When I was a kid, I practically lived at the library.
I grew up on the South Side of Chicago and we had one of those grand, old, stately marble libraries. It was set in a big old city park called Sherman Park with a lagoon and stone bridges and lots of paths to explore.
During the school year, I had to limit my visits to once a week. During the summer, I had the freedom to go anytime I wanted.
I hope your kids know the wonders of the public library. When mine were younger, we were there constantly. As they got older and the pull of their electronic devices increased, they went less often.
While they are younger and immersed in books is a great time to learn to respond to books. What the heck does that mean?
When I was a kid, it was writing book reports. They were dreadfully dull things!
There are so many other ways to respond to a book!
Because some books make you want to sing.
Some books play like a movie in your brain.
Some books lead you to create art.
Why should we limit our kids to one way of responding to reading?
As I explored these options with my own kids, I kept track of them and have collected them all in my latest resource, Book Report Alternatives that Sizzle.
Rather than a bland book report, your child might try one of these ideas:
- Pick a character from the book and write several journal entries that they might have written during the events of the story.
- Write a letter to the main character then write the character’s reply.
- Stories are made up of conflicts and solutions. Choose three conflicts that take place in the story and give the solutions. Is there one that you wish had been handled differently?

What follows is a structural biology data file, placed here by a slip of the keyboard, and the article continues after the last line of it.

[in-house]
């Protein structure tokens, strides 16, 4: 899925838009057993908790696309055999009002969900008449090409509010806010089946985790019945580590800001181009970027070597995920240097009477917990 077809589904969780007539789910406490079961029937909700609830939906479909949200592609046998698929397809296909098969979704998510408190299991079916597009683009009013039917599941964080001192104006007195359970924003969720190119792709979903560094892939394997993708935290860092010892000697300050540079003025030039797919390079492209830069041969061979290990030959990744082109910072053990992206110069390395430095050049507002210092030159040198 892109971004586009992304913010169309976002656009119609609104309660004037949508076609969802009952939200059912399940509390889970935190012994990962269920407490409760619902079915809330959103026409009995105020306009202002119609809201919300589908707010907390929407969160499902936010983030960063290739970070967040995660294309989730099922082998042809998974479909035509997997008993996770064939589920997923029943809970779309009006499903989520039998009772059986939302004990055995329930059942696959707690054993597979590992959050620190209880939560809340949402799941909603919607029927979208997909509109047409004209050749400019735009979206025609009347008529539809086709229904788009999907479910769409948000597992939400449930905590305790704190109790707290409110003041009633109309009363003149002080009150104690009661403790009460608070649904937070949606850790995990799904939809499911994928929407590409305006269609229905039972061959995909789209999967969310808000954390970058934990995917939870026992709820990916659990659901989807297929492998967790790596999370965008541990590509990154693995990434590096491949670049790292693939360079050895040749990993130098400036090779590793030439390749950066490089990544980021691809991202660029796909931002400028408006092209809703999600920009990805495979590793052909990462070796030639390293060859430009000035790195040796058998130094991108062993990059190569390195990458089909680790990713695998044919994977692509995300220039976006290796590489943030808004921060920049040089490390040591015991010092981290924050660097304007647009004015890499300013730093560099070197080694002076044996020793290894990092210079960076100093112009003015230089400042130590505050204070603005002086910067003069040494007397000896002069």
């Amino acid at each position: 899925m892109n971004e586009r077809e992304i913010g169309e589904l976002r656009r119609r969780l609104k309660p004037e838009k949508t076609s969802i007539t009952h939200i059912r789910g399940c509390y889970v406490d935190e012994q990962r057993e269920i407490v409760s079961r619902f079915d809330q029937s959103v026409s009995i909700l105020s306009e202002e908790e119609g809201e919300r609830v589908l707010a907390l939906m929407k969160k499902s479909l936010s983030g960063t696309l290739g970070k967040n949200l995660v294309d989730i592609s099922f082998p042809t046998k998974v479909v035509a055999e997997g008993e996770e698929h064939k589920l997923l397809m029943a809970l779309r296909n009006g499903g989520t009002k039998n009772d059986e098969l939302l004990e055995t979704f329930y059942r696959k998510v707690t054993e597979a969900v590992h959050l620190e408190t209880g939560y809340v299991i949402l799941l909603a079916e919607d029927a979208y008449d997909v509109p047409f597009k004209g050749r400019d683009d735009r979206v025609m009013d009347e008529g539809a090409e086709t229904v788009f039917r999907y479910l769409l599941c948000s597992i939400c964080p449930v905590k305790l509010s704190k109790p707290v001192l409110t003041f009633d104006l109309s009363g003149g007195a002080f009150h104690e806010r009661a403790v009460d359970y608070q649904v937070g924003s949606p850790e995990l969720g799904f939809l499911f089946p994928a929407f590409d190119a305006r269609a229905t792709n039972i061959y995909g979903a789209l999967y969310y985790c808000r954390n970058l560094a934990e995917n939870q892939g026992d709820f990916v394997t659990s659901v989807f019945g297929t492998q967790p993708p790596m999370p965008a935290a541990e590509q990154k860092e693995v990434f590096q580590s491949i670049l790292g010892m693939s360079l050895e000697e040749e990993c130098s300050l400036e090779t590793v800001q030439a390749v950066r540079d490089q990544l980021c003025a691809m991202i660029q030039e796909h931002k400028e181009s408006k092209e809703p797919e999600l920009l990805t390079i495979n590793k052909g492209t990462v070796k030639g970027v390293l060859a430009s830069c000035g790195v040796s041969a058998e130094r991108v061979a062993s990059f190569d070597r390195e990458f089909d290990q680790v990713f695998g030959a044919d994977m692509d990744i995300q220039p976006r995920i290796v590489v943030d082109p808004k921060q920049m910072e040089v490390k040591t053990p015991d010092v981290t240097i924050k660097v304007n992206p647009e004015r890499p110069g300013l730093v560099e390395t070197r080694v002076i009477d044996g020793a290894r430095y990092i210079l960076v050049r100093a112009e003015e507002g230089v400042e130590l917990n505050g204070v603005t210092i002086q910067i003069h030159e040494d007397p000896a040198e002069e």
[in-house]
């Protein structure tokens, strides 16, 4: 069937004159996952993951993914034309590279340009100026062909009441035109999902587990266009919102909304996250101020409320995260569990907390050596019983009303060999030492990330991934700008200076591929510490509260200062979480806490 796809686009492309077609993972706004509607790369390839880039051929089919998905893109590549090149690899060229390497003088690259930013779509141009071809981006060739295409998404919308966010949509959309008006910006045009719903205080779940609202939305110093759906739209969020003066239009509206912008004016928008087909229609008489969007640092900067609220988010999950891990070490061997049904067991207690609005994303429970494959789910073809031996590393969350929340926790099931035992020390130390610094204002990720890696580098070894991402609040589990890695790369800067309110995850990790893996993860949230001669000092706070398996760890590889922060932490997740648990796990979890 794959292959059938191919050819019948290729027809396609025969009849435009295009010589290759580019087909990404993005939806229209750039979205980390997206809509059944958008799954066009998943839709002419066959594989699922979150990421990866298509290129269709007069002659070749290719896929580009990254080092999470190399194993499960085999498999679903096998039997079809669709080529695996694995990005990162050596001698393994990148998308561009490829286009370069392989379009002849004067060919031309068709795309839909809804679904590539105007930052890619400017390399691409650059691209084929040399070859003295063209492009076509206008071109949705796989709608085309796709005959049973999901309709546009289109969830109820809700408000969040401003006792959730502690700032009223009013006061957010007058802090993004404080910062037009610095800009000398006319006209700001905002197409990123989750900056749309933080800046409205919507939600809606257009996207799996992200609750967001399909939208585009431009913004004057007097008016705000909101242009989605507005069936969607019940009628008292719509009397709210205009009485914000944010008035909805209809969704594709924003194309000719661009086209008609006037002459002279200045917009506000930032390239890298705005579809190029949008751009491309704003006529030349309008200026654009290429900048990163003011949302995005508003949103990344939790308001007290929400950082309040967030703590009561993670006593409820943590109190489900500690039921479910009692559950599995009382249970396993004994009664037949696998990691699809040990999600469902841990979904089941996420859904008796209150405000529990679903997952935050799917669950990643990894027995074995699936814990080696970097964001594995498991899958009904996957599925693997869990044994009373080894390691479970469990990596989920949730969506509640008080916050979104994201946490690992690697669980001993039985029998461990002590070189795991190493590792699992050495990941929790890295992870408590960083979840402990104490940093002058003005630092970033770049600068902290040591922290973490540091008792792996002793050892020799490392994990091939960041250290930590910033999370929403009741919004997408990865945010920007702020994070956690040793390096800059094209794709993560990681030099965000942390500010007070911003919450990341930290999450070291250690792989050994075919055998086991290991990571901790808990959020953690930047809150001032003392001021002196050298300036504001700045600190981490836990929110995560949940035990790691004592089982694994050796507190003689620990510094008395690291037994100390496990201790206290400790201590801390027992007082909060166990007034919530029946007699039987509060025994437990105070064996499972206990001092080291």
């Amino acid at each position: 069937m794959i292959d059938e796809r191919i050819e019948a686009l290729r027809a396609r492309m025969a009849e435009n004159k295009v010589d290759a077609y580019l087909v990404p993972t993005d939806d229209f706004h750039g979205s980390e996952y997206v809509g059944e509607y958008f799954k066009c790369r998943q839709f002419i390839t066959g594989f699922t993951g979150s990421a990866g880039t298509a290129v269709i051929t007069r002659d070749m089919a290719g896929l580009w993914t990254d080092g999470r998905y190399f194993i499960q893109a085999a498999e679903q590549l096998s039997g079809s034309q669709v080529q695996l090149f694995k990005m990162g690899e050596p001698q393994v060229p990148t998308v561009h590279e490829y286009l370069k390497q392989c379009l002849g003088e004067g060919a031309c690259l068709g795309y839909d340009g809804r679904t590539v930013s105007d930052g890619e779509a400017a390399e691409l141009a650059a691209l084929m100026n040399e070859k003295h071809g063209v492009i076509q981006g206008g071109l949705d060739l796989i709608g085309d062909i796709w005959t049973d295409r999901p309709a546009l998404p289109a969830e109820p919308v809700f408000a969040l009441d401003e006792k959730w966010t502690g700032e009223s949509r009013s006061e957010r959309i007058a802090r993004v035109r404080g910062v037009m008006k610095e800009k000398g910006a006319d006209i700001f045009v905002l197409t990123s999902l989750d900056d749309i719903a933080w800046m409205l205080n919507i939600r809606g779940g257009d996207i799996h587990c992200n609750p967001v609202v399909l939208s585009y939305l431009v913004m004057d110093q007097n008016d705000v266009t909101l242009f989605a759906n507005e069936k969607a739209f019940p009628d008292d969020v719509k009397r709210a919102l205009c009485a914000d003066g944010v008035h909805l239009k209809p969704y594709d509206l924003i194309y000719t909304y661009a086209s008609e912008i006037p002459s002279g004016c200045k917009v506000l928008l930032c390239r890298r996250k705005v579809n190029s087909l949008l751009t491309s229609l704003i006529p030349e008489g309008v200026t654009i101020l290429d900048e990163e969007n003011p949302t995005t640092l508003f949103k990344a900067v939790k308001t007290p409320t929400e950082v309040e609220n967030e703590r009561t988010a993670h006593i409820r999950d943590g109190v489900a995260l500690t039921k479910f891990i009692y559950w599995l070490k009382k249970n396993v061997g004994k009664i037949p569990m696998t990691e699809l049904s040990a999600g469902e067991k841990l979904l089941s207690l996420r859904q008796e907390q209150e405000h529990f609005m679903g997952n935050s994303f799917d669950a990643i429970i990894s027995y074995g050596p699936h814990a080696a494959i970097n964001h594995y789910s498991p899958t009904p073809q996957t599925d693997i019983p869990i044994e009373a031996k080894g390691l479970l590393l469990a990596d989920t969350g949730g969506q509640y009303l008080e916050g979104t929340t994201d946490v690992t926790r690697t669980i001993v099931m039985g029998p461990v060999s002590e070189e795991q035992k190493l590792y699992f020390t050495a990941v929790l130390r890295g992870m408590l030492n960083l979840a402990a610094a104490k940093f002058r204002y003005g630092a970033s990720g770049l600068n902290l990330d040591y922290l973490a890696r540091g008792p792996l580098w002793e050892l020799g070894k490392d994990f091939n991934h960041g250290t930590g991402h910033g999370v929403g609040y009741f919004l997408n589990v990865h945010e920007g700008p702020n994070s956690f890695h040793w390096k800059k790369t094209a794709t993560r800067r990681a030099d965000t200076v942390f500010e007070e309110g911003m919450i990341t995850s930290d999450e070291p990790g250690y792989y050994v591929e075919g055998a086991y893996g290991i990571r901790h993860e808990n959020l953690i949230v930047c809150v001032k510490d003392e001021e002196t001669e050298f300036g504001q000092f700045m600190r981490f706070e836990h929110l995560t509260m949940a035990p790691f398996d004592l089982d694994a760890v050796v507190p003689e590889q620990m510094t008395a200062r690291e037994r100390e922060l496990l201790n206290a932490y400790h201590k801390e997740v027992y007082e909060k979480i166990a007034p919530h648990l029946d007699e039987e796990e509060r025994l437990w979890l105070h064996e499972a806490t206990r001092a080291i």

- Write an obituary for one of the characters. Be sure to include life-time accomplishments.
- Write a poem about the plot of the book.
- Create a travel brochure for the setting of the story or create some scrapbook pages about key characters.
- Build a shoebox diorama of the setting of the major scene in the book. Construct models of characters, buildings, plants, furniture, etc.
- Create a board game based on events and characters in the book you read. By playing your game, members of the class should learn what happened in the book. Your game must include the following: a game board, a rule sheet and clear directions, events and characters from the story.
Book Report Alternatives that Sizzle has tons of more ideas like these!
Every parent can have fun with these ideas with their child. Imagine working together with your child to make a board game based on the latest young adult novel. You’ll flex your creativity and have some great family time together. If you are a homeschooling parent, you can use these ideas in your Language Arts curriculum.
Check out Book Report Alternatives that Sizzle today!